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Community and Water Care

By Dr. Tony Igboamalu

My work within many African countries has widened my understanding of poverty and how we define it in the African horizon, it is defined in terms of lack of well-being and severe inequalities.

About 14.7% of the world’s population live below the brink for extreme poverty of which 33% live in Africa according to article by Julian in 2016. To eradicate poverty in Africa, means providing a sustainable strategy for increasing the income and welfare of the poor as well as securing a well- functioning clean water supply.

A well-functioning water supply infrastructure is an important factor with respect to well-being. Improper functioning of water supply has not only caused severe poverty, but it has also resulted in environmental contamination, poor agriculture, increased mortality rates which in turn result in a loss of critical skills.

Poor water supply, sanitation, and hygiene is one of the major causes of poverty, and thus numerous poor populations suffer a lot in our community. This has resulted in various water related diseases such as; Typhoid or E. Coli infection, cancer or even death. It is of interest to note that there are fewer or no functioning or non-maintained water and sewer reticulation infrastructures in most rural areas in Africa, and the majority settle for cheap unlined concrete septic tanks, often collected by truck tanker drivers, and discharged into the river without proper treatment or untreated borehole water supply.

In most cases this untreated sewerage infiltrates and contaminates underground water which is about 100 – 200 m away from the drinking water source. Secondly, it is logical to argue that community unrest is also associated with poor water and sanitation service delivery which is because of water inaccessibility to poor communities.

In South Africa water scarcity is set to rise to 17% or more in 2030, therefore it is vital to secure our water resource to mitigate this effect. If this is not mitigated, we all know the consequences (e.g. Cape town water crisis as a case study). Majority of rural areas in South Africa do not have access to drinking water and good sanitation “take Emfuleni Municipality as an example”. Secondly most of Municipalities are struggling to meet green drop or blue drop or no drop requirements, and this could be attributed to high infrastructure deficit, poor maintenance, or lack of skills to operate and maintain the water infrastructure.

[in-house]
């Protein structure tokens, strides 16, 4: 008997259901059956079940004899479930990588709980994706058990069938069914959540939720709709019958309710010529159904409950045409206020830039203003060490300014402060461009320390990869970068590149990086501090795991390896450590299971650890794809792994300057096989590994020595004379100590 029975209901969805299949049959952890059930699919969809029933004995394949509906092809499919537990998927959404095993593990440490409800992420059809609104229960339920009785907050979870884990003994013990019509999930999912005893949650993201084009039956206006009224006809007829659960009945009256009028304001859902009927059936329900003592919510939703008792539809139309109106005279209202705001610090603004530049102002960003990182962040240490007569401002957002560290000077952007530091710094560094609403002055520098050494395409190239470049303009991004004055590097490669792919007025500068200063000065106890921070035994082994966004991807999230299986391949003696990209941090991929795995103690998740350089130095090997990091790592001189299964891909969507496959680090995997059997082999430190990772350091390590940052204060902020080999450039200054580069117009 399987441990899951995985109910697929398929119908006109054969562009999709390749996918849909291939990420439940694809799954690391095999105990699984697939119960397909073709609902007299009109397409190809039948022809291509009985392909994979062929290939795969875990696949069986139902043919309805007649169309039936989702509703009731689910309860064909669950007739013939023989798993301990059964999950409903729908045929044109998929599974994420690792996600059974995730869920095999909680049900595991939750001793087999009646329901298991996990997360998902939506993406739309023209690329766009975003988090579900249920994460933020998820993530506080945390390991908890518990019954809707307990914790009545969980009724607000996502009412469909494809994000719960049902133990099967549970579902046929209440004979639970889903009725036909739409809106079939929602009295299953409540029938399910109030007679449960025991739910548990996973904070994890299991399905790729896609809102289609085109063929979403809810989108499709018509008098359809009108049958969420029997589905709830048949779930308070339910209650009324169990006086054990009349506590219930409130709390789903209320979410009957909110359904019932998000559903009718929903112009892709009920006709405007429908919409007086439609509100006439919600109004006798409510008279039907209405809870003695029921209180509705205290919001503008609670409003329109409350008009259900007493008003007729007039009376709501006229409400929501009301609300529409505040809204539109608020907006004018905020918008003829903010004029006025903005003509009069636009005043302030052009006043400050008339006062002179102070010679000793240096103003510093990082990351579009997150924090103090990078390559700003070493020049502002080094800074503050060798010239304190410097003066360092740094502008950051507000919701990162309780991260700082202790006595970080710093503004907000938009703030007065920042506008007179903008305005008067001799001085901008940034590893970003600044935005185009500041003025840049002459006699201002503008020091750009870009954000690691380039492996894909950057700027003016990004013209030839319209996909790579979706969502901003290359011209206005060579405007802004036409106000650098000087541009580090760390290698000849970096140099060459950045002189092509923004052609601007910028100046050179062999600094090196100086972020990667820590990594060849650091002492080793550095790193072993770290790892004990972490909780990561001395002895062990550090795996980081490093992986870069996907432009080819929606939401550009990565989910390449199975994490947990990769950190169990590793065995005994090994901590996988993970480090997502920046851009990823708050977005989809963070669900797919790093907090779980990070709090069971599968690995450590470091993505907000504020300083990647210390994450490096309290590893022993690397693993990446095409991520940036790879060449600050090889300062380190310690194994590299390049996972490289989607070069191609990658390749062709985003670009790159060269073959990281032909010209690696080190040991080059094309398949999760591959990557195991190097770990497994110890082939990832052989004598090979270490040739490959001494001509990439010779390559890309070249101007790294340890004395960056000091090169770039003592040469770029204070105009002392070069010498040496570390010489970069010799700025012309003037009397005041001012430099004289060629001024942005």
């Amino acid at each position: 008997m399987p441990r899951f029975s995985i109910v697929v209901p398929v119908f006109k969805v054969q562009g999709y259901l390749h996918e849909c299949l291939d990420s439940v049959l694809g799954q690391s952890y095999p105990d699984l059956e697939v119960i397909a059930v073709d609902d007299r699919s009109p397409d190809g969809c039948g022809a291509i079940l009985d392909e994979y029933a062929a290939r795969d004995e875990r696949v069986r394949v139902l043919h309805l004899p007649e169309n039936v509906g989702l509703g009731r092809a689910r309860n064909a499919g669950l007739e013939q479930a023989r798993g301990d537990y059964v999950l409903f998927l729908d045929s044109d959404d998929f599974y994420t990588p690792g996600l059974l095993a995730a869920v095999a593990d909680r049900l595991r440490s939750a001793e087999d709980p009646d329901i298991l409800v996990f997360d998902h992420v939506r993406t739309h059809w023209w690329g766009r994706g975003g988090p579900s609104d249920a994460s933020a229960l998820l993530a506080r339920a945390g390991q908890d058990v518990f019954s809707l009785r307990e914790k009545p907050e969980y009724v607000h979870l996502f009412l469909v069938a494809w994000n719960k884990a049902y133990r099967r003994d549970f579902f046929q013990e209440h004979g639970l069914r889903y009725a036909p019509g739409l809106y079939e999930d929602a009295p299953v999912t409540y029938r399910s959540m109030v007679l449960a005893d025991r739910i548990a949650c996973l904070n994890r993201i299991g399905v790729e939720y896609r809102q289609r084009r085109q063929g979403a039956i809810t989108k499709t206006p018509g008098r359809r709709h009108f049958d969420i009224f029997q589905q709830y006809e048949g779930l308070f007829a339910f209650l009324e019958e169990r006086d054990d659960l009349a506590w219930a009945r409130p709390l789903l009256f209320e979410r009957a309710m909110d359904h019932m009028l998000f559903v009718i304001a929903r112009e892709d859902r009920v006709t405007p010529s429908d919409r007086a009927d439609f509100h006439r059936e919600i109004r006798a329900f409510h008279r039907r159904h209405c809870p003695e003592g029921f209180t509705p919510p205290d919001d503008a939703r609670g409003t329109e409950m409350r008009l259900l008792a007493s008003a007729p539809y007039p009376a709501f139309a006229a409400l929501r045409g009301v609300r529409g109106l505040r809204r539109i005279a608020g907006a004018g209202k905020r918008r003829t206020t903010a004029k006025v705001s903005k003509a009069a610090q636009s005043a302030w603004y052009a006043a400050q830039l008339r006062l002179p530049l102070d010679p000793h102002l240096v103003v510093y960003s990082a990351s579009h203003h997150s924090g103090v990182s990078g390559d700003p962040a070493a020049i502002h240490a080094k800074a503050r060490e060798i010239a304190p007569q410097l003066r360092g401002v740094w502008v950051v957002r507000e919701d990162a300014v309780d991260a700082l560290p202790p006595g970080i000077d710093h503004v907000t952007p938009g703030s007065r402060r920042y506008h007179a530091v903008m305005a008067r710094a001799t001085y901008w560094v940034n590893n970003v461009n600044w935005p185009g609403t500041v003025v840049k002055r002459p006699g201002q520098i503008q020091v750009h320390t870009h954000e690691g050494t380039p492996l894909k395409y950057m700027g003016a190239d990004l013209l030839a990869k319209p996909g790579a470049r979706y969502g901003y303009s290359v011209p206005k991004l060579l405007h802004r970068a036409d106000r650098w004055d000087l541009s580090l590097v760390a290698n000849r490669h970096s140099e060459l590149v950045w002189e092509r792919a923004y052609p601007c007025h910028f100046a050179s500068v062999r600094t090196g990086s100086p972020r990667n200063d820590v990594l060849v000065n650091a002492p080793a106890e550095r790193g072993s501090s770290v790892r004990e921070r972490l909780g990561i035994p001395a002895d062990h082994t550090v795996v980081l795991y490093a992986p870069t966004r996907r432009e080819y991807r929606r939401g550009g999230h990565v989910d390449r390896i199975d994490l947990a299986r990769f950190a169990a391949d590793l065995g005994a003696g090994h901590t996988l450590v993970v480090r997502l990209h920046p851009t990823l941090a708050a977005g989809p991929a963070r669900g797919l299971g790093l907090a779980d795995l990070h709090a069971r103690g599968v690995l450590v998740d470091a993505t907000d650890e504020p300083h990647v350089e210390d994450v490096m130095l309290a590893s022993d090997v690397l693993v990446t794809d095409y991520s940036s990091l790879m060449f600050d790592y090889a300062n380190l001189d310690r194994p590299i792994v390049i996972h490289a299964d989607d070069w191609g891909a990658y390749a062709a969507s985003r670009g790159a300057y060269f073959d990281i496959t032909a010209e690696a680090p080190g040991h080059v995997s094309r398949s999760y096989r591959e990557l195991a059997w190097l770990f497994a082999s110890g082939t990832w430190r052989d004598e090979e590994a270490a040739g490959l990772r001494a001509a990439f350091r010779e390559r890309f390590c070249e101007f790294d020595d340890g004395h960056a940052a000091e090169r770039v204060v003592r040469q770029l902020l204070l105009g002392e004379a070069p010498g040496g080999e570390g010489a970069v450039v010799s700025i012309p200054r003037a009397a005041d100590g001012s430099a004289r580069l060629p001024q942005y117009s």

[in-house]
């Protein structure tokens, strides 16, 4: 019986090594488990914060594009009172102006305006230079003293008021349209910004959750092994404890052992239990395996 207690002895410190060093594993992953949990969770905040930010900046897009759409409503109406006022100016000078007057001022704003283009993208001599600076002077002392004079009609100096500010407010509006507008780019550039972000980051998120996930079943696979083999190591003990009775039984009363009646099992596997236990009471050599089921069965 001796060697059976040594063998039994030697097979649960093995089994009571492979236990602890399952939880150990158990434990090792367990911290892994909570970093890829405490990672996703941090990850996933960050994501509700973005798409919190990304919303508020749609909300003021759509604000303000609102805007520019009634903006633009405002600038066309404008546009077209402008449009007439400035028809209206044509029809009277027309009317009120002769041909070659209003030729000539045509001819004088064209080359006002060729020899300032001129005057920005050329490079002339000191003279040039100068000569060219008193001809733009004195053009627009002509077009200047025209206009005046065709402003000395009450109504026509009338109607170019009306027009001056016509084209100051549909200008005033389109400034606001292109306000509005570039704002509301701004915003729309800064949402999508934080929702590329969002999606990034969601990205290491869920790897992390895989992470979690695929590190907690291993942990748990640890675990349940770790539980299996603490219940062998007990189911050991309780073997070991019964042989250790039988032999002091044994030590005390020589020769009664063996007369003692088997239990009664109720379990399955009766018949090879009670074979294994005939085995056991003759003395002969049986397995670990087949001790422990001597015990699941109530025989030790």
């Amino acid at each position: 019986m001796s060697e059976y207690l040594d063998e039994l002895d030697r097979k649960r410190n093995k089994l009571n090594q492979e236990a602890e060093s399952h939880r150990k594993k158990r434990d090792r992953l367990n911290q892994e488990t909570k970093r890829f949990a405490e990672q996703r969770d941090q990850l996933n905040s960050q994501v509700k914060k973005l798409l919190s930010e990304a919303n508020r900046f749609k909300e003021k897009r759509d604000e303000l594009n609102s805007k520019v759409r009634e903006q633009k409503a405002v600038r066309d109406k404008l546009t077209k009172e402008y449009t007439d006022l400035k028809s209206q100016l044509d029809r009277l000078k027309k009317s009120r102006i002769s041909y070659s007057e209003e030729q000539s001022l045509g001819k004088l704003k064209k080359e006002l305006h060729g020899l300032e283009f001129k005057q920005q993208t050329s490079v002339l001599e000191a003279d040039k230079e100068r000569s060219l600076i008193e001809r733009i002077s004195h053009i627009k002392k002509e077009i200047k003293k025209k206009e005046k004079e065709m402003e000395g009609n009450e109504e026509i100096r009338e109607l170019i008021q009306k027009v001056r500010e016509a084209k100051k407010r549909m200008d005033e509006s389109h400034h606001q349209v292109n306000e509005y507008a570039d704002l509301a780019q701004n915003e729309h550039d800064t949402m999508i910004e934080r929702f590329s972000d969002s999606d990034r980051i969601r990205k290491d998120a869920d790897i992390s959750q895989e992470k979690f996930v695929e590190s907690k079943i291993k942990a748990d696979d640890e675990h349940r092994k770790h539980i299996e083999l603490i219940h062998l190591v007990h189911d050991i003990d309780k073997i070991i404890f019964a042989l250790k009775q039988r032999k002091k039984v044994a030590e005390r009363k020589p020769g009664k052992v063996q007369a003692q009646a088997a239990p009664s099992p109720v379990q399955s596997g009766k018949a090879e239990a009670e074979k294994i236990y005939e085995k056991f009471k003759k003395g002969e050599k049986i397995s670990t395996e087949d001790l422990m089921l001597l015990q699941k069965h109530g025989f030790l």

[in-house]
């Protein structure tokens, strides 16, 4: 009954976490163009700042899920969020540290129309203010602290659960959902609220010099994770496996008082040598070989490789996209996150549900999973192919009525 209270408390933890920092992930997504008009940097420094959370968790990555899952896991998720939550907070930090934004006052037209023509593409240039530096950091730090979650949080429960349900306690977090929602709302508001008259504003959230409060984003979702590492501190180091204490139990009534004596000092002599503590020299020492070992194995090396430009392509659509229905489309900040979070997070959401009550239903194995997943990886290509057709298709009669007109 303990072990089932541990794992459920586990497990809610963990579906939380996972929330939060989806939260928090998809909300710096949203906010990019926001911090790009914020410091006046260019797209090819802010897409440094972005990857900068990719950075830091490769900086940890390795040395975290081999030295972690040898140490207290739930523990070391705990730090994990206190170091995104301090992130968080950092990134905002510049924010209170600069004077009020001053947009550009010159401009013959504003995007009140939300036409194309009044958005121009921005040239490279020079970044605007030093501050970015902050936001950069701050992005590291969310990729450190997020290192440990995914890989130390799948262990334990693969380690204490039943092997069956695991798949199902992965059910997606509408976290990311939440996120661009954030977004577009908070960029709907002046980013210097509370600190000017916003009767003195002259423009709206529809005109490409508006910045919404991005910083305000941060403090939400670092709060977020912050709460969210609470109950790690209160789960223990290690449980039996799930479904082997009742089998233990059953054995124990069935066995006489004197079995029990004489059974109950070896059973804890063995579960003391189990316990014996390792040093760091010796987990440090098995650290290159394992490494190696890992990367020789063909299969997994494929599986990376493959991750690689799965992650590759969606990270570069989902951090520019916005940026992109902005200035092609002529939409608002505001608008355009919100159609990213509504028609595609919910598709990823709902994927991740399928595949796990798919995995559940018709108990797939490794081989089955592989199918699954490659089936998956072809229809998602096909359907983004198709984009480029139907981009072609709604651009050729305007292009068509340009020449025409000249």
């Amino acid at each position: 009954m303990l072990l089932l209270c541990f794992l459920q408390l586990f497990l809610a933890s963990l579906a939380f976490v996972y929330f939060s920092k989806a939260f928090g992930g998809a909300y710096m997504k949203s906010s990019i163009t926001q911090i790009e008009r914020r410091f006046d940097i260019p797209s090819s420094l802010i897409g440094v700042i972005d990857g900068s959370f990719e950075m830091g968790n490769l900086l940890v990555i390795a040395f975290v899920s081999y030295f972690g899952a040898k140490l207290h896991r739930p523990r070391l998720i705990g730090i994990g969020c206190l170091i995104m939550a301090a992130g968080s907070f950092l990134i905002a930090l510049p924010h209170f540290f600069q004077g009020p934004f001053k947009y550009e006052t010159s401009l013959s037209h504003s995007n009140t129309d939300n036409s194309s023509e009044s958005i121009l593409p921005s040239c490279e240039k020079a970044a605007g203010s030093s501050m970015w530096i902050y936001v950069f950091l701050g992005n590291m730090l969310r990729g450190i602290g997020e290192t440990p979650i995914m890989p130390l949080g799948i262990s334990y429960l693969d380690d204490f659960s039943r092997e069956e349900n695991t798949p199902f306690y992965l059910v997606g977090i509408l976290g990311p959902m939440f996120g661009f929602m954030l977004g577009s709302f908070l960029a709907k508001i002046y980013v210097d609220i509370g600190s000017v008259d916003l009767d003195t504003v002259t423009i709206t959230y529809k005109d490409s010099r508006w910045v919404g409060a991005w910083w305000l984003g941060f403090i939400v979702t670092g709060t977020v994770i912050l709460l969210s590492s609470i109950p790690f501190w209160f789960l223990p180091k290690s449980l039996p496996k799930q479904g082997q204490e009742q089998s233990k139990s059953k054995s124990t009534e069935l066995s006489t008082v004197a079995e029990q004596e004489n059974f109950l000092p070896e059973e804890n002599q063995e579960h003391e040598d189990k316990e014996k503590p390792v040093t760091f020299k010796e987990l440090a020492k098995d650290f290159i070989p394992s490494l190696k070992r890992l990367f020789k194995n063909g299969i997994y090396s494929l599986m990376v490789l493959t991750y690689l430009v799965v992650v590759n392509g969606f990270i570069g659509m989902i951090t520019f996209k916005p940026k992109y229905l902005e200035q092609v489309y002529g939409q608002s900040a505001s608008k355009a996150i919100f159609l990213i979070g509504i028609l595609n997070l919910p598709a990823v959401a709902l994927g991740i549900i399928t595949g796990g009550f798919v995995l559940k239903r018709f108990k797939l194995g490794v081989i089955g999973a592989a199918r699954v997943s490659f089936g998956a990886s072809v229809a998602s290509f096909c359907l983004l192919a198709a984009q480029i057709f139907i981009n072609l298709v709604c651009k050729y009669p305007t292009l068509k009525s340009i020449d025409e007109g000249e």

Though South Africa is a dry climatic region, many factors contribute to water scarcity is the “Water Use and Allocation Policy”. This policy was made during a time when agriculture was a lucrative business. To date, about 60 % of water was allocated to agricultural, while the remaining 40 % was allocated to both domestic and industrial use.

With the current industrial growth and development, I believe that this policy may need to be revised. Secondly, inefficiency in operation and maintenance of infrastructure, hence our infrastructure should be owed and care by the community. Community involvement is vital to ensure those infrastructures are efficiently operated and well maintained.

Thirdly, community unawareness and limited skills to look after our infrastructure is a big challenge. We need to educate our youth to be able to operate and maintain these infrastructures. By taking care of the infrastructure by the community, this will help the government to manage this effectively, because it is the communities that have the in-depth understanding of the damaged to the water supply system since it affects their service delivery.

I believe that a sustainable solution towards ending poverty and developing communities can be achieved by complementing engineering solutions with finance, investment, and economic in the context of public-private partnership, and programme to educate communities regarding water and wastewater management.

Like in the energy sector, it is important that we create a conducive environment for foreign investors, and government should seriously consider spending a lot of money in water and wastewater infrastructure for it to look attractive. One of the ways I think wastewater could be made an attractive business model for investors is through wastewater recycle and reuse; either as potable water or industrial process water use etc.).

Dr. Tony Igboamalu is Senior Consultant (Advisor, Water Infrastructure. Water and Wastewater Engineering Specialist at AURECON) and CESA Commended Young Engineer of the Year 2019.


Mzukona Mantshontsho is the founder of Nyakaza Media Solutions. Nyakaza Media Solutions is an organisation that was established to help community organisations, business entities, and schools to research, write, document, report, analyse, edit, publish newsletters or bulletins in hard-copy, on-line and maintain websites with the relevant content as per the editorial policy of that organisation, school or entity. Nyakaza Media Solutions has a vision to promote and bring dialogue to communities, businesses and schools about issues that affect them. Nyakaza Media Solutions is on a mission to develop and encourage communities, businesses and learners to celebrate the good, applaud excellence, welcome growth, strive to be better individuals, businesses and communities, want more knowledge, discourage bad and counter-productive behaviour as well as communities, businesses and learners that want to be great SOUTH AFRICANS. Nyakaza Media Solutions is making use of Yo School Magazine as a platform that learners in all schools to make use of to write their stories.

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